While ferocious Nazis make for a better film, the US Air Force also faced a lesser-known enemy in the 1940s: air accidents. In 1944, a typical year, the rate of fatal accidents was 6 per 100,000 flying hours – 150x higher than modern aviation.
A study investigating the causes made a surprising discovery. Cockpits were designed to fit the average man. Yet after measuring over 4,000 pilots, not a single one fit the average in every dimension.
There was no average pilot. Cockpits designed to fit the average pilot actually fit nobody.
This same trap, the myth of the average user, is easy to fall into when building a product. Building for just one type of user risks alienating huge parts of your userbase.
User segmentation lets you understand who the different groups of people using your product are. I’ll stop short of calling it a superpower, which is joining the likes of ninja and rockstar as a startup cliché.
Even so, it brings a deep user understanding. As the case studies below show, you can leverage this to drive better results across your business.
There are many types of segmentation and goals it can help you achieve, so it’s hard to know where to begin.
In this post I’ll cover how to segment users in four ways, and how early-stage SaaS businesses can take advantage of these to:
- Improve retention by predicting churn
- Increase conversion rates by getting more users to “Aha!”
- Prioritise features that better meet users’ needs
- Drive more users from your marketing campaigns
What is user segmentation?
User segmentation is dividing your users into groups based on their characteristics or behaviours. There are different segmentation types:
- Demographic: age, gender, occupation, relationship status
- Psychographic: interests and beliefs
- Geographic: country, region, town
- Technographic: technologies used (devices, apps, software)
- Needs-based: needs of different user groups
- Behavioural: most used products and features, tendencies and habits
- Value-based: lifetime value (LTV) of various customer groups
Which type of segmentation to use depends on the goal you are trying to achieve. Below I’ll cover the type needed to achieve each goal.
Before we start: don’t go narrow with your segments. The point of segmentation is to understand your main groups of users, not to cover every last edge case.
Why? If you end up with 14 segments, you’re not going to be able to make changes for each of them. Aim for 2 to 4 segments as a general rule of thumb.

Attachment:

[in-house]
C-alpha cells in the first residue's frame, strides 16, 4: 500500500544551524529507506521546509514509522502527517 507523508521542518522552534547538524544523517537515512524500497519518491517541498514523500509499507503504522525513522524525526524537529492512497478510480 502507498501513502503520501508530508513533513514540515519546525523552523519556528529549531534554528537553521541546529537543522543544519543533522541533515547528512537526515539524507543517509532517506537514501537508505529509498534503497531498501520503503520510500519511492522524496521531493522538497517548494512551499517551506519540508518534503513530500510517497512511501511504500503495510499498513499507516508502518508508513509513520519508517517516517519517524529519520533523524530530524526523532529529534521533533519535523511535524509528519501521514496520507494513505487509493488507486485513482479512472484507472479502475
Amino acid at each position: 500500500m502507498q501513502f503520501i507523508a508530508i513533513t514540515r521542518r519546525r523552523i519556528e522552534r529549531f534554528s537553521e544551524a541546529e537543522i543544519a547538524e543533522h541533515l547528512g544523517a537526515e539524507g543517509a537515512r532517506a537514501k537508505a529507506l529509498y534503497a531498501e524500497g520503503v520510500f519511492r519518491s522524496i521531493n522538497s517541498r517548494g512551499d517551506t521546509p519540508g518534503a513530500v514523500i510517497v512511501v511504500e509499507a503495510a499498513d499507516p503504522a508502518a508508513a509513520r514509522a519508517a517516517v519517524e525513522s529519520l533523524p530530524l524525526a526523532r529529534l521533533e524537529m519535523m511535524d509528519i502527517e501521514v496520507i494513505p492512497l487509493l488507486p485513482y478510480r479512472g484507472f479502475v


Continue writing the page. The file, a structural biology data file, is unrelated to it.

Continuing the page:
Improve retention by predicting churn
Churn can be a killer for a subscription business. Even low levels of churn, such as 5%, can make a big dent in your long term growth prospects.
Looking at how users behave lets you see which actions (or lack of actions) are linked to users churning shortly after. This knowledge of which users are a high churn risk is powerful. It gives you a chance to re-engage them and improve retention.
The team at VWO (an A/B testing tool) segment users into engagement buckets. These are based on how many times users take certain key actions in the app over a set period.
Users in the low and critical segments are at high risk of churn, and are entered into a personalised email flow to re-engage them. This proactive approach hugely increased VWO’s retention (full case study).
How to replicate this
1. Use the following data to create a ‘low engagement’ segment. Play with the parameters till you have a segment that correlates with churn, meaning: a) most users who did churn would have been in the low engagement bucket and b) few users who did not churn would have.
- how often are they using the product?
- how often are they taking certain key actions?
- how long have they been a subscriber?
- what plan or tier are they on?
2. Create an email (or email series) for re-engaging the ‘low engagement’ segment of users. It can include new features, blog posts, case studies, features they may have missed and more. It’s also a great opportunity to ask if they have any questions or need any help. This article has email template ideas.
Just please, don’t beg. It’s lazy and it won’t work (but if it does, let me know).